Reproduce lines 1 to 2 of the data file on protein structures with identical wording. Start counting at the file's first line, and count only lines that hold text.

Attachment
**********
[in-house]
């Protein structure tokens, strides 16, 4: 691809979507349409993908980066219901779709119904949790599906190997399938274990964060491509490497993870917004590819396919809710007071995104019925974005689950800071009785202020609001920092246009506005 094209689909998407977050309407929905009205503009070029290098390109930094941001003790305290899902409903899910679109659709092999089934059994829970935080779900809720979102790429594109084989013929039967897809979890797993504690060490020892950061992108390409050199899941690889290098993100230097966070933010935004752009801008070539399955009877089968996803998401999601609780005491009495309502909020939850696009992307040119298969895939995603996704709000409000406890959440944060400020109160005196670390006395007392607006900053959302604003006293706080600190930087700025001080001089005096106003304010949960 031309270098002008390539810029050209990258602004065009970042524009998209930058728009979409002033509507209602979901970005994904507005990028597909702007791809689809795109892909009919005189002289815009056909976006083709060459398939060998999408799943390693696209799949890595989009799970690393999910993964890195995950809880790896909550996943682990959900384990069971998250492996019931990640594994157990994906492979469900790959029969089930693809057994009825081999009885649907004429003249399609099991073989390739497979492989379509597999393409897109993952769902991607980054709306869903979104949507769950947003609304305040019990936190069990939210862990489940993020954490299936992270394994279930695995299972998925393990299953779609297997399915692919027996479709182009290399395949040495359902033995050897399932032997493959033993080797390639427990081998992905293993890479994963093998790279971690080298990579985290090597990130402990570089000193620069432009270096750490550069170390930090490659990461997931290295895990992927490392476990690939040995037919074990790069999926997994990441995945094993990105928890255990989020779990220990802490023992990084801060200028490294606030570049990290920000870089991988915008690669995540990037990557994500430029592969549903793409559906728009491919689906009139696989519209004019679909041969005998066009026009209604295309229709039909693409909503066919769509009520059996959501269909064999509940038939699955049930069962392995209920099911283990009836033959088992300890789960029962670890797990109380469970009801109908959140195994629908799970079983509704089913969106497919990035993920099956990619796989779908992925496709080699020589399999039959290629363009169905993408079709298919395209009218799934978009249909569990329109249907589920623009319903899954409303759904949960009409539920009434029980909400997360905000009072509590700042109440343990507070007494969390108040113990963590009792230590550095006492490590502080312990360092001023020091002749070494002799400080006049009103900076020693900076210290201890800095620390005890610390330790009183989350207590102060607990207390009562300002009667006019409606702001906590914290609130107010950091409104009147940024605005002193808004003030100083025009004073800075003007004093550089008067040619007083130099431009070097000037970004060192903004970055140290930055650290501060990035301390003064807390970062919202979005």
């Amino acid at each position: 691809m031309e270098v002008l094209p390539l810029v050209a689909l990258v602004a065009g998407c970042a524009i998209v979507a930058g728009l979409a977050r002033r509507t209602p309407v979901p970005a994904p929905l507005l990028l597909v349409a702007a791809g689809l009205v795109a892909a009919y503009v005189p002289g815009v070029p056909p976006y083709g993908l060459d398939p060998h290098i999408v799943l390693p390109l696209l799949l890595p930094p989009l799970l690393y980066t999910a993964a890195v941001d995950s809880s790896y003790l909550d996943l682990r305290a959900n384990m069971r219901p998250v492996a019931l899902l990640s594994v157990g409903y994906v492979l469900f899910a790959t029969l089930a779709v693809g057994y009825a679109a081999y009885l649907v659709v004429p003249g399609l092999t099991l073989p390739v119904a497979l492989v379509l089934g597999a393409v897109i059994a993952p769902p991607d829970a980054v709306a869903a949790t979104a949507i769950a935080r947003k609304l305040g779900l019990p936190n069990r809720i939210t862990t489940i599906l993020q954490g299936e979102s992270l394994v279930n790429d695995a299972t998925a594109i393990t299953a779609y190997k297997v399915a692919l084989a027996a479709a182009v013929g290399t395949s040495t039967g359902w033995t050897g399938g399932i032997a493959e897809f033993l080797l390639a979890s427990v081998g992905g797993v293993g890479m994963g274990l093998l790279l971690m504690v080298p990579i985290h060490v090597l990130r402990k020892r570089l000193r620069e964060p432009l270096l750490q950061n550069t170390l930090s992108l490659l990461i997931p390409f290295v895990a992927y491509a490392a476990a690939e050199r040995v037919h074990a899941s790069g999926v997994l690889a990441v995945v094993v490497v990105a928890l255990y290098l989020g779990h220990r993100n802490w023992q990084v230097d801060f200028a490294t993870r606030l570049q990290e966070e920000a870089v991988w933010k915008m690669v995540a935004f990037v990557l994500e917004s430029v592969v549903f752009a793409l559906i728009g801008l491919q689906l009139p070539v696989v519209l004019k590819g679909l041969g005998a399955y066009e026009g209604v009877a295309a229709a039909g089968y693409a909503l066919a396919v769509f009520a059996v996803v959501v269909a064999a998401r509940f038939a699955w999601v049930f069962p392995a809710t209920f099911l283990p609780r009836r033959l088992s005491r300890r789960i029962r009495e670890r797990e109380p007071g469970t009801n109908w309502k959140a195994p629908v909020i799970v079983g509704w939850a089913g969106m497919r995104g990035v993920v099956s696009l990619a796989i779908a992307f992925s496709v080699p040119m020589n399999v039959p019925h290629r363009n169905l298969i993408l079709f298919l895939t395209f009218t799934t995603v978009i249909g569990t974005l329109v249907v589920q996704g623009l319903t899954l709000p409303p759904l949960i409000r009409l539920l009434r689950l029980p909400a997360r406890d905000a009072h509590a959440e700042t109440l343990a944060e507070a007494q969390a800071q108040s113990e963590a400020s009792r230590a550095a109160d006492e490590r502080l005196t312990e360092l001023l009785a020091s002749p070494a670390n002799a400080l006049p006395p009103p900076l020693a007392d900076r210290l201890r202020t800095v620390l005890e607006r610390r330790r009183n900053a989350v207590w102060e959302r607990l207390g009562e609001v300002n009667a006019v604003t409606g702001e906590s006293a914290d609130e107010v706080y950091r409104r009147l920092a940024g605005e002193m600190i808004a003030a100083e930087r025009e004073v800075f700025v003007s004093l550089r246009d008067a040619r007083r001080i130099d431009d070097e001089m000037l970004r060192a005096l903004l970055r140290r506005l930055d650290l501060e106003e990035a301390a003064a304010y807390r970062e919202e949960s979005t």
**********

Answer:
[in-house]
């Protein structure tokens, strides 16, 4: 691809979507349409993908980066219901779709119904949790599906190997399938274990964060491509490497993870917004590819396919809710007071995104019925974005689950800071009785202020609001920092246009506005 094209689909998407977050309407929905009205503009070029290098390109930094941001003790305290899902409903899910679109659709092999089934059994829970935080779900809720979102790429594109084989013929039967897809979890797993504690060490020892950061992108390409050199899941690889290098993100230097966070933010935004752009801008070539399955009877089968996803998401999601609780005491009495309502909020939850696009992307040119298969895939995603996704709000409000406890959440944060400020109160005196670390006395007392607006900053959302604003006293706080600190930087700025001080001089005096106003304010949960 031309270098002008390539810029050209990258602004065009970042524009998209930058728009979409002033509507209602979901970005994904507005990028597909702007791809689809795109892909009919005189002289815009056909976006083709060459398939060998999408799943390693696209799949890595989009799970690393999910993964890195995950809880790896909550996943682990959900384990069971998250492996019931990640594994157990994906492979469900790959029969089930693809057994009825081999009885649907004429003249399609099991073989390739497979492989379509597999393409897109993952769902991607980054709306869903979104949507769950947003609304305040019990936190069990939210862990489940993020954490299936992270394994279930695995299972998925393990299953779609297997399915692919027996479709182009290399395949040495359902033995050897399932032997493959033993080797390639427990081998992905293993890479994963093998790279971690080298990579985290090597990130402990570089000193620069432009270096750490550069170390930090490659990461997931290295895990992927490392476990690939040995037919074990790069999926997994990441995945094993990105928890255990989020779990220990802490023992990084801060200028490294606030570049990290920000870089991988915008690669995540990037990557994500430029592969549903793409559906728009491919689906009139696989519209004019679909041969005998066009026009209604295309229709039909693409909503066919769509009520059996959501269909064999509940038939699955049930069962392995209920099911283990009836033959088992300890789960029962670890797990109380469970009801109908959140195994629908799970079983509704089913969106497919990035993920099956990619796989779908992925496709080699020589399999039959290629363009169905993408079709298919395209009218799934978009249909569990329109249907589920623009319903899954409303759904949960009409539920009434029980909400997360905000009072509590700042109440343990507070007494969390108040113990963590009792230590550095006492490590502080312990360092001023020091002749070494002799400080006049009103900076020693900076210290201890800095620390005890610390330790009183989350207590102060607990207390009562300002009667006019409606702001906590914290609130107010950091409104009147940024605005002193808004003030100083025009004073800075003007004093550089008067040619007083130099431009070097000037970004060192903004970055140290930055650290501060990035301390003064807390970062919202979005």